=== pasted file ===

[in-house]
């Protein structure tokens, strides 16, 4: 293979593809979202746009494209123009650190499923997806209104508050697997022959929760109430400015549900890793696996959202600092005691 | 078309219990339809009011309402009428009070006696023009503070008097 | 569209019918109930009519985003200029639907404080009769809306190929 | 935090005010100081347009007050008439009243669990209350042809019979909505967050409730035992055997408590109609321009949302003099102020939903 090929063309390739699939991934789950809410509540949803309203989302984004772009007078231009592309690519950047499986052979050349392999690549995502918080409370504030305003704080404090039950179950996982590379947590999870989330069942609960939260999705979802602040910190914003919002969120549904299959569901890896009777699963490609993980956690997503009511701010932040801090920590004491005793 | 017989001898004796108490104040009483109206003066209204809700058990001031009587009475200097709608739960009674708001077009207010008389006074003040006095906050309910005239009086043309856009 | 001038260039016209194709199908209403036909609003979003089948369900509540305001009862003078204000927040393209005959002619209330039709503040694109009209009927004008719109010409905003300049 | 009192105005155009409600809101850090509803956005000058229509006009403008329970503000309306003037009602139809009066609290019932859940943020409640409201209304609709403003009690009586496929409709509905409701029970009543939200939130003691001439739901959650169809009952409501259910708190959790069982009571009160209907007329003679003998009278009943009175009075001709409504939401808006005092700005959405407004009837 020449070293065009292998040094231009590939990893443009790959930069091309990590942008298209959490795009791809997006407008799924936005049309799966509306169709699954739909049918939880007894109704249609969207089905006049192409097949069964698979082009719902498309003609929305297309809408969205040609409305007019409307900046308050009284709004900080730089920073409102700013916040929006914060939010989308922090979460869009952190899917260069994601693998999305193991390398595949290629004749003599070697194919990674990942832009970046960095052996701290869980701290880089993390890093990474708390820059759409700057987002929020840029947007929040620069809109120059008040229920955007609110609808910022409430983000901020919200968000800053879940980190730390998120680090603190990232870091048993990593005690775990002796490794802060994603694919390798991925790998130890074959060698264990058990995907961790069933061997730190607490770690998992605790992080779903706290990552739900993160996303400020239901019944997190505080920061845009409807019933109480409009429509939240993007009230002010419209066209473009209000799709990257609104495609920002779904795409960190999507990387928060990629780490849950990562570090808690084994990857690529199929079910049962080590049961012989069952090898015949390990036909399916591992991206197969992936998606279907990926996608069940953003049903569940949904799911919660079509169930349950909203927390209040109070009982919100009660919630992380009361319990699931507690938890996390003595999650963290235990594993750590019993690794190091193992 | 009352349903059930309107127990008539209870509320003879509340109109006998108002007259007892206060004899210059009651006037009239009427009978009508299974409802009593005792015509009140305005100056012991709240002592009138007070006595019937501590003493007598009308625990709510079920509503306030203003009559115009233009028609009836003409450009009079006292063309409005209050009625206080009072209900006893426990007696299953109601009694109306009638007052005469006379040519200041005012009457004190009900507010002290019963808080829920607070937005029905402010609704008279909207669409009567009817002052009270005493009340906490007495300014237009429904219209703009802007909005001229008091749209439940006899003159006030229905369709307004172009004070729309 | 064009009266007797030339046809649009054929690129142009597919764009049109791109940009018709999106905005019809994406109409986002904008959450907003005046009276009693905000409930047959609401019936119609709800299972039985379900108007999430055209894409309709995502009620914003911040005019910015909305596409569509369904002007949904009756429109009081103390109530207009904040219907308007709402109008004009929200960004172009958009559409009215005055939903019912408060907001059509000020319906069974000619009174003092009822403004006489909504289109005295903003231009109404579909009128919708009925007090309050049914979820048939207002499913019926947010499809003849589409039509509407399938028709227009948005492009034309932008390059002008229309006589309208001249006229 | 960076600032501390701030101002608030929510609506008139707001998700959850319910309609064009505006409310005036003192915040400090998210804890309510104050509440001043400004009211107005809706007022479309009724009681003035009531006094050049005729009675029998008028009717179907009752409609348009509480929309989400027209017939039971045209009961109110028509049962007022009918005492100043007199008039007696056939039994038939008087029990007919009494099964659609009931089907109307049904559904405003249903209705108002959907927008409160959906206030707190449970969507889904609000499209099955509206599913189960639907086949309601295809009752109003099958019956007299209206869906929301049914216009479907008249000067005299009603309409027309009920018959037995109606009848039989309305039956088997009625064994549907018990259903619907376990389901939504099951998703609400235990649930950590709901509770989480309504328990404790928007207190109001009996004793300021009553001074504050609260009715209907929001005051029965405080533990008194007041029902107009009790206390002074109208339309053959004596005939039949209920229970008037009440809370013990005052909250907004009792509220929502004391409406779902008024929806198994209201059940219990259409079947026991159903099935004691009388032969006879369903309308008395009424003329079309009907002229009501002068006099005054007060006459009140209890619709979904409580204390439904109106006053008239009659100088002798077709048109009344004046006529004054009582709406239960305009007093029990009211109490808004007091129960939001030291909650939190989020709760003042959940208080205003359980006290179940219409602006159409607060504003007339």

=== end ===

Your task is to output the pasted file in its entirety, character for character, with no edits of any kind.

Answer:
[in-house]
């Protein structure tokens, strides 16, 4: 293979593809979202746009494209123009650190499923997806209104508050697997022959929760109430400015549900890793696996959202600092005691 | 078309219990339809009011309402009428009070006696023009503070008097 | 569209019918109930009519985003200029639907404080009769809306190929 | 935090005010100081347009007050008439009243669990209350042809019979909505967050409730035992055997408590109609321009949302003099102020939903 090929063309390739699939991934789950809410509540949803309203989302984004772009007078231009592309690519950047499986052979050349392999690549995502918080409370504030305003704080404090039950179950996982590379947590999870989330069942609960939260999705979802602040910190914003919002969120549904299959569901890896009777699963490609993980956690997503009511701010932040801090920590004491005793 | 017989001898004796108490104040009483109206003066209204809700058990001031009587009475200097709608739960009674708001077009207010008389006074003040006095906050309910005239009086043309856009 | 001038260039016209194709199908209403036909609003979003089948369900509540305001009862003078204000927040393209005959002619209330039709503040694109009209009927004008719109010409905003300049 | 009192105005155009409600809101850090509803956005000058229509006009403008329970503000309306003037009602139809009066609290019932859940943020409640409201209304609709403003009690009586496929409709509905409701029970009543939200939130003691001439739901959650169809009952409501259910708190959790069982009571009160209907007329003679003998009278009943009175009075001709409504939401808006005092700005959405407004009837 020449070293065009292998040094231009590939990893443009790959930069091309990590942008298209959490795009791809997006407008799924936005049309799966509306169709699954739909049918939880007894109704249609969207089905006049192409097949069964698979082009719902498309003609929305297309809408969205040609409305007019409307900046308050009284709004900080730089920073409102700013916040929006914060939010989308922090979460869009952190899917260069994601693998999305193991390398595949290629004749003599070697194919990674990942832009970046960095052996701290869980701290880089993390890093990474708390820059759409700057987002929020840029947007929040620069809109120059008040229920955007609110609808910022409430983000901020919200968000800053879940980190730390998120680090603190990232870091048993990593005690775990002796490794802060994603694919390798991925790998130890074959060698264990058990995907961790069933061997730190607490770690998992605790992080779903706290990552739900993160996303400020239901019944997190505080920061845009409807019933109480409009429509939240993007009230002010419209066209473009209000799709990257609104495609920002779904795409960190999507990387928060990629780490849950990562570090808690084994990857690529199929079910049962080590049961012989069952090898015949390990036909399916591992991206197969992936998606279907990926996608069940953003049903569940949904799911919660079509169930349950909203927390209040109070009982919100009660919630992380009361319990699931507690938890996390003595999650963290235990594993750590019993690794190091193992 | 009352349903059930309107127990008539209870509320003879509340109109006998108002007259007892206060004899210059009651006037009239009427009978009508299974409802009593005792015509009140305005100056012991709240002592009138007070006595019937501590003493007598009308625990709510079920509503306030203003009559115009233009028609009836003409450009009079006292063309409005209050009625206080009072209900006893426990007696299953109601009694109306009638007052005469006379040519200041005012009457004190009900507010002290019963808080829920607070937005029905402010609704008279909207669409009567009817002052009270005493009340906490007495300014237009429904219209703009802007909005001229008091749209439940006899003159006030229905369709307004172009004070729309 | 064009009266007797030339046809649009054929690129142009597919764009049109791109940009018709999106905005019809994406109409986002904008959450907003005046009276009693905000409930047959609401019936119609709800299972039985379900108007999430055209894409309709995502009620914003911040005019910015909305596409569509369904002007949904009756429109009081103390109530207009904040219907308007709402109008004009929200960004172009958009559409009215005055939903019912408060907001059509000020319906069974000619009174003092009822403004006489909504289109005295903003231009109404579909009128919708009925007090309050049914979820048939207002499913019926947010499809003849589409039509509407399938028709227009948005492009034309932008390059002008229309006589309208001249006229 | 960076600032501390701030101002608030929510609506008139707001998700959850319910309609064009505006409310005036003192915040400090998210804890309510104050509440001043400004009211107005809706007022479309009724009681003035009531006094050049005729009675029998008028009717179907009752409609348009509480929309989400027209017939039971045209009961109110028509049962007022009918005492100043007199008039007696056939039994038939008087029990007919009494099964659609009931089907109307049904559904405003249903209705108002959907927008409160959906206030707190449970969507889904609000499209099955509206599913189960639907086949309601295809009752109003099958019956007299209206869906929301049914216009479907008249000067005299009603309409027309009920018959037995109606009848039989309305039956088997009625064994549907018990259903619907376990389901939504099951998703609400235990649930950590709901509770989480309504328990404790928007207190109001009996004793300021009553001074504050609260009715209907929001005051029965405080533990008194007041029902107009009790206390002074109208339309053959004596005939039949209920229970008037009440809370013990005052909250907004009792509220929502004391409406779902008024929806198994209201059940219990259409079947026991159903099935004691009388032969006879369903309308008395009424003329079309009907002229009501002068006099005054007060006459009140209890619709979904409580204390439904109106006053008239009659100088002798077709048109009344004046006529004054009582709406239960305009007093029990009211109490808004007091129960939001030291909650939190989020709760003042959940208080205003359980006290179940219409602006159409607060504003007339």